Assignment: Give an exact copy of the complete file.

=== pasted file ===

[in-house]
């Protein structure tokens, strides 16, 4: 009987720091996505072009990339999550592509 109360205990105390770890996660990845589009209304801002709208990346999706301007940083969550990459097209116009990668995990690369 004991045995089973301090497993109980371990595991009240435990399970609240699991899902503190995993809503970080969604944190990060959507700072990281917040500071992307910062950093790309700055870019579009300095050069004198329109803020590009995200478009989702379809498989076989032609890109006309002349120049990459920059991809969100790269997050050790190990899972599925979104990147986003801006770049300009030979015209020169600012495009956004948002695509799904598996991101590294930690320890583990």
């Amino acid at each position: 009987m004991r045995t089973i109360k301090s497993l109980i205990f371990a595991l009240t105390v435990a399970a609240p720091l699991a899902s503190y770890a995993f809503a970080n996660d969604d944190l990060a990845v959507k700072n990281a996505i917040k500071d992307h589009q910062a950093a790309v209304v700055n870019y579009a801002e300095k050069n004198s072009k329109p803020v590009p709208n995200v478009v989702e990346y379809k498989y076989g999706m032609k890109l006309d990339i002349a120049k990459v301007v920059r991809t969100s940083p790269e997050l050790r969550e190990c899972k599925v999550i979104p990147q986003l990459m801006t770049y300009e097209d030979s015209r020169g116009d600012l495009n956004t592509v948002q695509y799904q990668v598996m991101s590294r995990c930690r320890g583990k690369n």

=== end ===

[in-house]
């Protein structure tokens, strides 16, 4: 009987720091996505072009990339999550592509 109360205990105390770890996660990845589009209304801002709208990346999706301007940083969550990459097209116009990668995990690369 004991045995089973301090497993109980371990595991009240435990399970609240699991899902503190995993809503970080969604944190990060959507700072990281917040500071992307910062950093790309700055870019579009300095050069004198329109803020590009995200478009989702379809498989076989032609890109006309002349120049990459920059991809969100790269997050050790190990899972599925979104990147986003801006770049300009030979015209020169600012495009956004948002695509799904598996991101590294930690320890583990």
């Amino acid at each position: 009987m004991r045995t089973i109360k301090s497993l109980i205990f371990a595991l009240t105390v435990a399970a609240p720091l699991a899902s503190y770890a995993f809503a970080n996660d969604d944190l990060a990845v959507k700072n990281a996505i917040k500071d992307h589009q910062a950093a790309v209304v700055n870019y579009a801002e300095k050069n004198s072009k329109p803020v590009p709208n995200v478009v989702e990346y379809k498989y076989g999706m032609k890109l006309d990339i002349a120049k990459v301007v920059r991809t969100s940083p790269e997050l050790r969550e190990c899972k599925v999550i979104p990147q986003l990459m801006t770049y300009e097209d030979s015209r020169g116009d600012l495009n956004t592509v948002q695509y799904q990668v598996m991101s590294r995990c930690r320890g583990k690369n």